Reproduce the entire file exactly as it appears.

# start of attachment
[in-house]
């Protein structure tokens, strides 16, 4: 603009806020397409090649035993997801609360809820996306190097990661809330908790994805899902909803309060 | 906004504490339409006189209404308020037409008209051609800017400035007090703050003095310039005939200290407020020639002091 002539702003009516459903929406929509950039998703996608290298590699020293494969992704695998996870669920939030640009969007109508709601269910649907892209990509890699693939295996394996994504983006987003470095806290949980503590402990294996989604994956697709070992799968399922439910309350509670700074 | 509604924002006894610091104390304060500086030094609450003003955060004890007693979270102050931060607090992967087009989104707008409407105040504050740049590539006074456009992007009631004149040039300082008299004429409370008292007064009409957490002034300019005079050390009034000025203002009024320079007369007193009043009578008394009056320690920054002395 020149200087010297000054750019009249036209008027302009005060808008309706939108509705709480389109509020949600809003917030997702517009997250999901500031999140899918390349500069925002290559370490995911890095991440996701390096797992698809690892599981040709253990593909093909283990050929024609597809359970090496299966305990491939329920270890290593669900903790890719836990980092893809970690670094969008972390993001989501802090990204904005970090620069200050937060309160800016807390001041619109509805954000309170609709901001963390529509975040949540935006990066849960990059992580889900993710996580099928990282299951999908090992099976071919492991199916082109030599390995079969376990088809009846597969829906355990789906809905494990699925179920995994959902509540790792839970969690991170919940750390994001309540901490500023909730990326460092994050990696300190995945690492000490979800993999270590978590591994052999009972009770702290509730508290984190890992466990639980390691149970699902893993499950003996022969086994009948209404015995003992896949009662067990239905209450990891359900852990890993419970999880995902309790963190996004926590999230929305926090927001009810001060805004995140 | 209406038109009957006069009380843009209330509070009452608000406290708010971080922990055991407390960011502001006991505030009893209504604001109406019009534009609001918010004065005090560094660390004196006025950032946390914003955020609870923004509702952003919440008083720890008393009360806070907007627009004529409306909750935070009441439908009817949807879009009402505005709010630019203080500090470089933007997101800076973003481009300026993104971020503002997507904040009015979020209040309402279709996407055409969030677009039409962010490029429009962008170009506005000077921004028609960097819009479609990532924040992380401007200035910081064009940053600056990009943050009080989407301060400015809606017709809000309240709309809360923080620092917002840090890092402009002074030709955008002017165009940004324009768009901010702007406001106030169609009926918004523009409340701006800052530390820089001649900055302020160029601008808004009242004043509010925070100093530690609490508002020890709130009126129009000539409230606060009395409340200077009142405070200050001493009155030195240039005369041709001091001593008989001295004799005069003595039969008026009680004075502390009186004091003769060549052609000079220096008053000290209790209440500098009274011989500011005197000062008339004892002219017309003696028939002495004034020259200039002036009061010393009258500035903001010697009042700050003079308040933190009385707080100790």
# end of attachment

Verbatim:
[in-house]
């Protein structure tokens, strides 16, 4: 603009806020397409090649035993997801609360809820996306190097990661809330908790994805899902909803309060 | 906004504490339409006189209404308020037409008209051609800017400035007090703050003095310039005939200290407020020639002091 002539702003009516459903929406929509950039998703996608290298590699020293494969992704695998996870669920939030640009969007109508709601269910649907892209990509890699693939295996394996994504983006987003470095806290949980503590402990294996989604994956697709070992799968399922439910309350509670700074 | 509604924002006894610091104390304060500086030094609450003003955060004890007693979270102050931060607090992967087009989104707008409407105040504050740049590539006074456009992007009631004149040039300082008299004429409370008292007064009409957490002034300019005079050390009034000025203002009024320079007369007193009043009578008394009056320690920054002395 020149200087010297000054750019009249036209008027302009005060808008309706939108509705709480389109509020949600809003917030997702517009997250999901500031999140899918390349500069925002290559370490995911890095991440996701390096797992698809690892599981040709253990593909093909283990050929024609597809359970090496299966305990491939329920270890290593669900903790890719836990980092893809970690670094969008972390993001989501802090990204904005970090620069200050937060309160800016807390001041619109509805954000309170609709901001963390529509975040949540935006990066849960990059992580889900993710996580099928990282299951999908090992099976071919492991199916082109030599390995079969376990088809009846597969829906355990789906809905494990699925179920995994959902509540790792839970969690991170919940750390994001309540901490500023909730990326460092994050990696300190995945690492000490979800993999270590978590591994052999009972009770702290509730508290984190890992466990639980390691149970699902893993499950003996022969086994009948209404015995003992896949009662067990239905209450990891359900852990890993419970999880995902309790963190996004926590999230929305926090927001009810001060805004995140 | 209406038109009957006069009380843009209330509070009452608000406290708010971080922990055991407390960011502001006991505030009893209504604001109406019009534009609001918010004065005090560094660390004196006025950032946390914003955020609870923004509702952003919440008083720890008393009360806070907007627009004529409306909750935070009441439908009817949807879009009402505005709010630019203080500090470089933007997101800076973003481009300026993104971020503002997507904040009015979020209040309402279709996407055409969030677009039409962010490029429009962008170009506005000077921004028609960097819009479609990532924040992380401007200035910081064009940053600056990009943050009080989407301060400015809606017709809000309240709309809360923080620092917002840090890092402009002074030709955008002017165009940004324009768009901010702007406001106030169609009926918004523009409340701006800052530390820089001649900055302020160029601008808004009242004043509010925070100093530690609490508002020890709130009126129009000539409230606060009395409340200077009142405070200050001493009155030195240039005369041709001091001593008989001295004799005069003595039969008026009680004075502390009186004091003769060549052609000079220096008053000290209790209440500098009274011989500011005197000062008339004892002219017309003696028939002495004034020259200039002036009061010393009258500035903001010697009042700050003079308040933190009385707080100790």